Although not so much better that anyone younger that 30 even knows who he was. The GOP tossed him into the oubliette, which makes you wonder how long it will be before voters no longer know about Hutchinson or Cheney?
Or Winston Smith?
Ah, well, history is for pencil-necked eggheads. As Bill Bramhall (NYDN) puts it, the GOP has less serious concerns on its mind than threats to democracy and the Constitution, like scary scary diversity training in soft drink factories.
It is, Michael de Adder (Counterpoint) explains, a matter of priorities.
As noted in yesterday’s CSotD, the GOP is focused, de Adder points out, on maintaining a tradition of controlling who votes in order to control who wins.
It’s not a terribly complex strategy, and, if properly combined with a systematic program of gerrymandering, voter suppression can help maintain stability in government.
As for the frantic distraction over that diversity training, the whole thing was as easy to see through as the Capitol riots were easy to predict.
Snopes is waiting for an official response from Coca Cola, but has already established that the training in question wasn’t part of Coke’s own diversity program and that the woman who wrote that program meant her words very much along the lines I suggested yesterday.
Here’s how she explains being “less white”:
Which I point out not to say “I told you so” but to say “Anybody who gave it five minutes of honest thought could have told you so.”
That’s not just a couple of decades of journalism speaking, though any competent reporter knows the value of getting a second source (if only to keep the editor from yelling at you).
Simply a decent education should teach you to consider context and sources before you go blathering off about something.
Finally, Lalo Alcaraz (AMS) brings up a more complex issue that I’ve been trying to process, because he’s right, but, then again, there’s a lot more to it.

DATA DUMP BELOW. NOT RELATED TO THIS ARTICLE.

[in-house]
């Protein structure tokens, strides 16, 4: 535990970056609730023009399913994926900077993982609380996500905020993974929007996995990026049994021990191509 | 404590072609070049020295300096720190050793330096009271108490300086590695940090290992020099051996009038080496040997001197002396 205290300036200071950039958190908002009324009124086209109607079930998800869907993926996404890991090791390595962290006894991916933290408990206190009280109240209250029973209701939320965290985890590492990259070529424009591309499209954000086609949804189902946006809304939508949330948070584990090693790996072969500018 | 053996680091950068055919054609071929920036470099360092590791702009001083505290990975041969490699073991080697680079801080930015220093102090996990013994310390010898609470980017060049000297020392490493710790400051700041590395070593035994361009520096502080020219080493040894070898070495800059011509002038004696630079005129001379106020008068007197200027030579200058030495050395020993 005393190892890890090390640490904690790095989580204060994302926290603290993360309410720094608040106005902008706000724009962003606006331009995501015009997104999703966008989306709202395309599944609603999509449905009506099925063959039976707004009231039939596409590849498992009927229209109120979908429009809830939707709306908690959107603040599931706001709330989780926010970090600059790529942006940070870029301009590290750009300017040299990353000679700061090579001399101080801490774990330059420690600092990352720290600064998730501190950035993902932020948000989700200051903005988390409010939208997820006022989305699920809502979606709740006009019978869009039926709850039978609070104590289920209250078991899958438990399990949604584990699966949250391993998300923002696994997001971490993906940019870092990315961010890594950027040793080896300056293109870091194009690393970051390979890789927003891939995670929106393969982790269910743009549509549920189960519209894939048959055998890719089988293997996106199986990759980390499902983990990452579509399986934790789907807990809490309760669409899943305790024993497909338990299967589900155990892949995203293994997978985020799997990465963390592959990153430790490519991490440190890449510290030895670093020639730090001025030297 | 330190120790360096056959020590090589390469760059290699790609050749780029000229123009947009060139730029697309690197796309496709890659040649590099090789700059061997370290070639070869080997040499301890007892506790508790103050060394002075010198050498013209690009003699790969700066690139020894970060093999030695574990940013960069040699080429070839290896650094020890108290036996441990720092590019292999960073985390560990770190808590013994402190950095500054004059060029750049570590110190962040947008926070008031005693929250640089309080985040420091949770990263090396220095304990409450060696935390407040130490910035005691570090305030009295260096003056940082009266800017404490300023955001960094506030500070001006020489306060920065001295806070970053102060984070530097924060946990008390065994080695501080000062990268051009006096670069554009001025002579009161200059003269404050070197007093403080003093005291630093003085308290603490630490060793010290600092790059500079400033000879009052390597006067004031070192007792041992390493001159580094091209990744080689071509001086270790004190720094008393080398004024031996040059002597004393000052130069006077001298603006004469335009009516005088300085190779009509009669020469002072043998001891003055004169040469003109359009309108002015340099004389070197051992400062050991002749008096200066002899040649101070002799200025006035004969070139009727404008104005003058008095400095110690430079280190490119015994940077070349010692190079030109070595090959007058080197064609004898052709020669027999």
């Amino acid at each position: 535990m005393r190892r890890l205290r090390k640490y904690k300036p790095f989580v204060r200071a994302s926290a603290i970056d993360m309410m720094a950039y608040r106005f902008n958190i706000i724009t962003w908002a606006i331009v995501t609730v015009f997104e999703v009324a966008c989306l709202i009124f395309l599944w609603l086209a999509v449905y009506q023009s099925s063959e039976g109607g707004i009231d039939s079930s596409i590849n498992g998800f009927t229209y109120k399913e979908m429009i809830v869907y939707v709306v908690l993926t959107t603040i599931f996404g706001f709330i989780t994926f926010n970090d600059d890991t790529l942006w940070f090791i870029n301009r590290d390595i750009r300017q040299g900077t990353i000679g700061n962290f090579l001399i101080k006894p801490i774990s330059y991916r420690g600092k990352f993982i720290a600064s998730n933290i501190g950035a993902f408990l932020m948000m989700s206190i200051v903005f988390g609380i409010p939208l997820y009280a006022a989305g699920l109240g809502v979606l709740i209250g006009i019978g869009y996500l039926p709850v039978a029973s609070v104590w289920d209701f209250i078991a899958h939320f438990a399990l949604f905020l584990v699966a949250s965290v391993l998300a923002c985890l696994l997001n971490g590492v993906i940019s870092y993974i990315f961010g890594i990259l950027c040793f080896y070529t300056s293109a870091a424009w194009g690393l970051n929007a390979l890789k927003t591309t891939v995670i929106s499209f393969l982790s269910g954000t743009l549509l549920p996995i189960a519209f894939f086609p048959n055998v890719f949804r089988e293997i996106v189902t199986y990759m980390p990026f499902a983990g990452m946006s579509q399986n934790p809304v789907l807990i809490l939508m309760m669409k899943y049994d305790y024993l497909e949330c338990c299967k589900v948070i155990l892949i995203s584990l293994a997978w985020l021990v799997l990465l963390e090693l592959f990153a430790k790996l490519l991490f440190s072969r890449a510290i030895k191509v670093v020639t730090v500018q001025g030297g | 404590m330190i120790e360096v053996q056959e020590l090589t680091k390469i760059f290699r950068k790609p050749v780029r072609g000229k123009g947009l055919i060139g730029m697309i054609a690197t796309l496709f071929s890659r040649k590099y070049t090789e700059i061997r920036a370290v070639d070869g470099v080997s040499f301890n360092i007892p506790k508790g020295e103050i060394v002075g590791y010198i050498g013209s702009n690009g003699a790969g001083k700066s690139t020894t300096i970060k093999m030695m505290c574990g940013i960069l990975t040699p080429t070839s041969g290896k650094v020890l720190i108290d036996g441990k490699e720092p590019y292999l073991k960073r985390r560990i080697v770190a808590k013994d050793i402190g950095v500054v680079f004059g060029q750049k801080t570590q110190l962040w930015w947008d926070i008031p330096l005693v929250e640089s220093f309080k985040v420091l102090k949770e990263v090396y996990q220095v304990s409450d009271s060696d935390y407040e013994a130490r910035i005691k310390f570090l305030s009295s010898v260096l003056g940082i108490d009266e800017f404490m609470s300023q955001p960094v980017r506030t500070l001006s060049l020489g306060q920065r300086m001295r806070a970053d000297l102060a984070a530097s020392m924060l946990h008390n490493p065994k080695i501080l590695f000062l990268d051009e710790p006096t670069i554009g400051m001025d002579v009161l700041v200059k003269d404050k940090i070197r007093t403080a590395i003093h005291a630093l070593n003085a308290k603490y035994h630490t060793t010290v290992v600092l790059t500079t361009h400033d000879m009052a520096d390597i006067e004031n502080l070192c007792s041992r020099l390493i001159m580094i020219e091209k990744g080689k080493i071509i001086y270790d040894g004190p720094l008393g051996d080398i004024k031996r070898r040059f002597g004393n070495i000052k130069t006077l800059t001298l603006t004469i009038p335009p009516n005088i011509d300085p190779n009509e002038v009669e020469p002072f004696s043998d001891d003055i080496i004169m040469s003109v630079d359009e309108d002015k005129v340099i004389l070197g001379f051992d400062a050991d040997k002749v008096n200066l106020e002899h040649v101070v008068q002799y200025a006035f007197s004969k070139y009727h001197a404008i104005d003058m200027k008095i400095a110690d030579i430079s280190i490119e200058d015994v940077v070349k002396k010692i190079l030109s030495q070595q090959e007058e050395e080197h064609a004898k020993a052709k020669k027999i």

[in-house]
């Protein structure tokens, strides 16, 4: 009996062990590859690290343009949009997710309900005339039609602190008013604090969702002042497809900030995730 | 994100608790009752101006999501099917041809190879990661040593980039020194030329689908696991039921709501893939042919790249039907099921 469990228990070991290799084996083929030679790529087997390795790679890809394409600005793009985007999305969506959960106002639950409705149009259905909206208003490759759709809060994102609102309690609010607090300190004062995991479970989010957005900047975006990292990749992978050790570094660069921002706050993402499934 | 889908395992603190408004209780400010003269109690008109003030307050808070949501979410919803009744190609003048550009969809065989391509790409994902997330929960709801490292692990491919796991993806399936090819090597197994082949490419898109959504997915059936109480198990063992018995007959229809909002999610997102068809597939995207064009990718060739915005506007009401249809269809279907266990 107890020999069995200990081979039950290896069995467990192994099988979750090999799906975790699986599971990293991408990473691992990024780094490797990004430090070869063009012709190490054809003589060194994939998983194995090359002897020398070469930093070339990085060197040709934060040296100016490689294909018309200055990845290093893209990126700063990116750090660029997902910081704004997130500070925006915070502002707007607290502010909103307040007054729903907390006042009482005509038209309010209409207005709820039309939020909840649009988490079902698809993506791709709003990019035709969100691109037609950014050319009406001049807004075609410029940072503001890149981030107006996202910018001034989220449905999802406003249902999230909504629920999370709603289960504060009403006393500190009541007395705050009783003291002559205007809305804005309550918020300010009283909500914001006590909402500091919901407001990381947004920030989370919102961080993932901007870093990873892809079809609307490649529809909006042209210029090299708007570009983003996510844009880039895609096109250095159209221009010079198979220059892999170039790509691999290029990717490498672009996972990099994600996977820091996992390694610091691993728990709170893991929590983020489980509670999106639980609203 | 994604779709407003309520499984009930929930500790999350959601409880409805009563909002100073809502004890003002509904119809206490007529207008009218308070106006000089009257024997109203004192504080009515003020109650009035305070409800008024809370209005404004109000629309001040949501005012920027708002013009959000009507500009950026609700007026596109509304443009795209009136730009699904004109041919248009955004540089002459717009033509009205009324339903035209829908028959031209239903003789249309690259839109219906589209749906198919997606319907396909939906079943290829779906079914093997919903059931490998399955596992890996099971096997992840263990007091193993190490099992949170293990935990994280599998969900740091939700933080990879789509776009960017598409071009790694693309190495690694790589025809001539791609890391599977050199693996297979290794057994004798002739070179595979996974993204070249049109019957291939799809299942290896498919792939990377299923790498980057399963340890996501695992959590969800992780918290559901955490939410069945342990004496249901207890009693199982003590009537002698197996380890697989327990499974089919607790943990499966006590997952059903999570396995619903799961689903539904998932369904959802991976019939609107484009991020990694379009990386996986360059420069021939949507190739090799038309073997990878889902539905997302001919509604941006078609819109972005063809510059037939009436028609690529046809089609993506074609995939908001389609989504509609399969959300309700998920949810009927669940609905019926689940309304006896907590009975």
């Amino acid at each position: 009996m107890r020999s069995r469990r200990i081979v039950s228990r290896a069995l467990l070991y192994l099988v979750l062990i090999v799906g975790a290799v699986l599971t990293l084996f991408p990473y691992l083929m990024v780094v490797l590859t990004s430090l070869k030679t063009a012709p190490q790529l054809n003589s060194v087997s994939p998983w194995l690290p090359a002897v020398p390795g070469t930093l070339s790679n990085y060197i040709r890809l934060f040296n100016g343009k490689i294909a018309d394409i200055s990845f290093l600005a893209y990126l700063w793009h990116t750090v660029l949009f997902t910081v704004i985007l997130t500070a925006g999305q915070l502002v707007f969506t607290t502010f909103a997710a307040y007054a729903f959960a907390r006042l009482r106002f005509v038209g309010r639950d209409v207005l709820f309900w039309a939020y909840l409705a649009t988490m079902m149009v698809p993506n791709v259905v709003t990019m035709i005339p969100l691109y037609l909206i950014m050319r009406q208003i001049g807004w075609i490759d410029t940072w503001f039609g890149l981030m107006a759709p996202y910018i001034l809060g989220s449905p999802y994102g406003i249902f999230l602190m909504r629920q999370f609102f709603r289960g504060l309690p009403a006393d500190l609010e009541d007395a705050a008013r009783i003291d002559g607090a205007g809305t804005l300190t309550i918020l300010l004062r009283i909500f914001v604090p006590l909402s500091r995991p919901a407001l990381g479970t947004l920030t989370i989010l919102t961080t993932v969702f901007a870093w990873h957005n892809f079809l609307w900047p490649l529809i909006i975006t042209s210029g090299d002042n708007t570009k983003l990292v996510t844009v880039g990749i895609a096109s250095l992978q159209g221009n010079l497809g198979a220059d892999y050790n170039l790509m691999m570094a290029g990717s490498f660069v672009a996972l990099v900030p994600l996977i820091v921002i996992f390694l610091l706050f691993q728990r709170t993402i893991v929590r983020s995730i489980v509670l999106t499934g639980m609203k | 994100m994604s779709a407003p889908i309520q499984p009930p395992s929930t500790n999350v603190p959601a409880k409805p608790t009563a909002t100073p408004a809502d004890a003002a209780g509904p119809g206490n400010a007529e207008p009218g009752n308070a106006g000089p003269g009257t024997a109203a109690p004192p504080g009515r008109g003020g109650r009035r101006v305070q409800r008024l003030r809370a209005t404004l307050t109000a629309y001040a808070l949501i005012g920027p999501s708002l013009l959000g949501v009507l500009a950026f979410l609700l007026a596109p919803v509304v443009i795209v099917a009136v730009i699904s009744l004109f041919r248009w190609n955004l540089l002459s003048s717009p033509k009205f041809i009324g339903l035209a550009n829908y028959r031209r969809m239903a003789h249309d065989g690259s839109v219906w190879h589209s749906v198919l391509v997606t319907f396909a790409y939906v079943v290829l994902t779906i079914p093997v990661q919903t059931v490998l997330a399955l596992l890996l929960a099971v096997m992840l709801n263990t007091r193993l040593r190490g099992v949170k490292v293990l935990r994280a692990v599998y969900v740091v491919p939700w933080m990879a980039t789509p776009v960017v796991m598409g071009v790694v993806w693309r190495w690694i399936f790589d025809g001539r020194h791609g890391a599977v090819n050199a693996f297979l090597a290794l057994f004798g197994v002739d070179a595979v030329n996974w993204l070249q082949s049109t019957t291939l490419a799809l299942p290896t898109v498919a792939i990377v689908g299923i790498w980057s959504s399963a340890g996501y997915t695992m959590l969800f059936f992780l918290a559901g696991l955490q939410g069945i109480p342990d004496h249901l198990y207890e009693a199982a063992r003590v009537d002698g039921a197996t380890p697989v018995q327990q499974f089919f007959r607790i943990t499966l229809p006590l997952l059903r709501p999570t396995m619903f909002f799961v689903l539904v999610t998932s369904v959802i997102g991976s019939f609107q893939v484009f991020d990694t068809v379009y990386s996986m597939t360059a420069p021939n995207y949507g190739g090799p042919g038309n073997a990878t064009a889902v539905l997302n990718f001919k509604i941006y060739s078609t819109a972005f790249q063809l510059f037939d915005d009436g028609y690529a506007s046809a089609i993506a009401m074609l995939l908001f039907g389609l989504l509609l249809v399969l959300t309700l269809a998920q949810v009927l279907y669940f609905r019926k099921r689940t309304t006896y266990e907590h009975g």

Once again, this is not some brilliant insight on my part.
First of all, there certainly are unfair processes of getting the vaccines out. Wealthy neighborhoods get the vaccine; poorer neighborhoods do not.
But it’s not like the Jim Crow days of two water fountains, one marked “white” and one marked “colored.”
If you’re a wealthy Black or Latino, you can step right up in line next to your friend from the country club.
But you aren’t, are you?
It’s a stark indicator of how wealth and opportunity in this country continue to fall along racial and cultural lines.
We need to address both today’s immediate emergency and the on-going, long-term crisis. Different problems, but completely interlocked.
Meanwhile, I wish every anti-masker, every anti-vaxxer, every inequity-denier,
could be forced to see the problem from a nurse’s perspective.
On behalf of the health workers in my family and throughout the world, please watch that stunning video yourself.
And pass it on.
2 thoughts on “CSotD: Well-intentioned failures, plus those others”
While in every way in agreement with the portion of the trainer’s words you present, wouldn’t it be nice if everyone treated everyone else with these words in mind? It all boils down to respect and an attempt to understand.
Does that make the words more or less significant?
The answer is “Both”.